Some 26 million people in under-served communities around the world now have access to health care, a 50% increase from last year, according to a new report from the Royal Philips Foundation.
The health tech company's goal is to provide access to quality care for 100 million people by 2030, and chairman Ronald de Jong says "our work to enable long-term, sustainable system change in healthcare provision for underserved communities, as well as providing support in crisis situations, has never been more relevant," the Guardian reports.
In its 2022 Annual Report, the Philips Foundation says it has worked with governments, universities, and social enterprises to provide health care to 26.6 million people.
"In the face of adversity and limited resources, they are leveraging digital technologies, performing early screening and testing, providing basic treatment or timely referral, and driving healthcare innovation for underserved populations," says Margot Cooijmans, director of the foundation's social impact investment vehicle.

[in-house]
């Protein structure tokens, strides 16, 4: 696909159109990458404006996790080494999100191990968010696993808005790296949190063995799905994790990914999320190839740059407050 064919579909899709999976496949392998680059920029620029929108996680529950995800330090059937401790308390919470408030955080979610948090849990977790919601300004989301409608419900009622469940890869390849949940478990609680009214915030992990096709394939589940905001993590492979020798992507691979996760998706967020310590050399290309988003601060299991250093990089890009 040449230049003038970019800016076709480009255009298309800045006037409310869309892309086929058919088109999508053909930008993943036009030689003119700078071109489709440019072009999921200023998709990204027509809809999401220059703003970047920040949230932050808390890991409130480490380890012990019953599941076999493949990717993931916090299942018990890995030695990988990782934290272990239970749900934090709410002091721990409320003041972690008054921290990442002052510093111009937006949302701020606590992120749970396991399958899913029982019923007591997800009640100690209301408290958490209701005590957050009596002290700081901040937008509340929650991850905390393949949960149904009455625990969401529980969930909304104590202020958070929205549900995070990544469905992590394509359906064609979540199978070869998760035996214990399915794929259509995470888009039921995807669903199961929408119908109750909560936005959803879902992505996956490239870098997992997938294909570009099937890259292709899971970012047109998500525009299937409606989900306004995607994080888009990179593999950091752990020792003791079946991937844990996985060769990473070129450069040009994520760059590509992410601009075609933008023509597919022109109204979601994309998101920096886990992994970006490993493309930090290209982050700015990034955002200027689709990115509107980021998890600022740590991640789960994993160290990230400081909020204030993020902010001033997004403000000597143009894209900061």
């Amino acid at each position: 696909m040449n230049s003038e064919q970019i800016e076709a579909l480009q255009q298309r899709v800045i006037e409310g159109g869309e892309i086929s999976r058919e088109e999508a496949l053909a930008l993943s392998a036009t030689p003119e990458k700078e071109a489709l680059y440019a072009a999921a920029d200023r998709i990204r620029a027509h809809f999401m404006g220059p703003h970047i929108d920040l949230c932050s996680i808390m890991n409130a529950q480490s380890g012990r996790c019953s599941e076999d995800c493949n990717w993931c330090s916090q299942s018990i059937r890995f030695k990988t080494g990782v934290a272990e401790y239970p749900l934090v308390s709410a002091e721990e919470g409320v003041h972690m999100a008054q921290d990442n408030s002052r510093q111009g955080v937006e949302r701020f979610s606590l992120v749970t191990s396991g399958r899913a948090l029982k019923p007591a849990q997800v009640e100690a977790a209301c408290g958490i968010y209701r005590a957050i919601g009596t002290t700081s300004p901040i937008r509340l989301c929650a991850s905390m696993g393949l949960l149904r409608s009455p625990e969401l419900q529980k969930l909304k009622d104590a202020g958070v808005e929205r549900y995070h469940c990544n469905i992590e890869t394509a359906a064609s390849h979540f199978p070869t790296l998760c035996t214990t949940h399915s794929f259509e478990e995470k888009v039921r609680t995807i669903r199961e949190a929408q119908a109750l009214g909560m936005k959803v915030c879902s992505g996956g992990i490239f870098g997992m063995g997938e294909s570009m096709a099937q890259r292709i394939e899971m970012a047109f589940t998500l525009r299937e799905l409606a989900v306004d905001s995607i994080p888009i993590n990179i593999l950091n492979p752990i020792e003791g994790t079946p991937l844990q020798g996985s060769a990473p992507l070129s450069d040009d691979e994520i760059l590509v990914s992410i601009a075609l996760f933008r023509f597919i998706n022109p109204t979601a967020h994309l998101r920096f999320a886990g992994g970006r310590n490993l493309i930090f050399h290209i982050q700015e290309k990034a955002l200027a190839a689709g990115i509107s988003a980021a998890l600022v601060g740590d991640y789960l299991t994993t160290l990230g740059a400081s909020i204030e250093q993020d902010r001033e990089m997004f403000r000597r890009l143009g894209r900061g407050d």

Among the projects the foundation has worked on in the last few years: helping more than 100,000 children in Uganda be diagnosed with rheumatic heart disease; providing free ultrasound services to pregnant women in 10 countries on three continents; and training health workers in Colombia to diagnose and monitor traumatic brain injuries, among other things.
The report also notes that Read the Entire Article
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Co-founders William Mann and David Mravyan devised the Sensimat during a mandatory project for their MBA at the Richard Ivey School of Business in Canada. Sensimat is a device that helps manage and assess pressure among wheelchair users.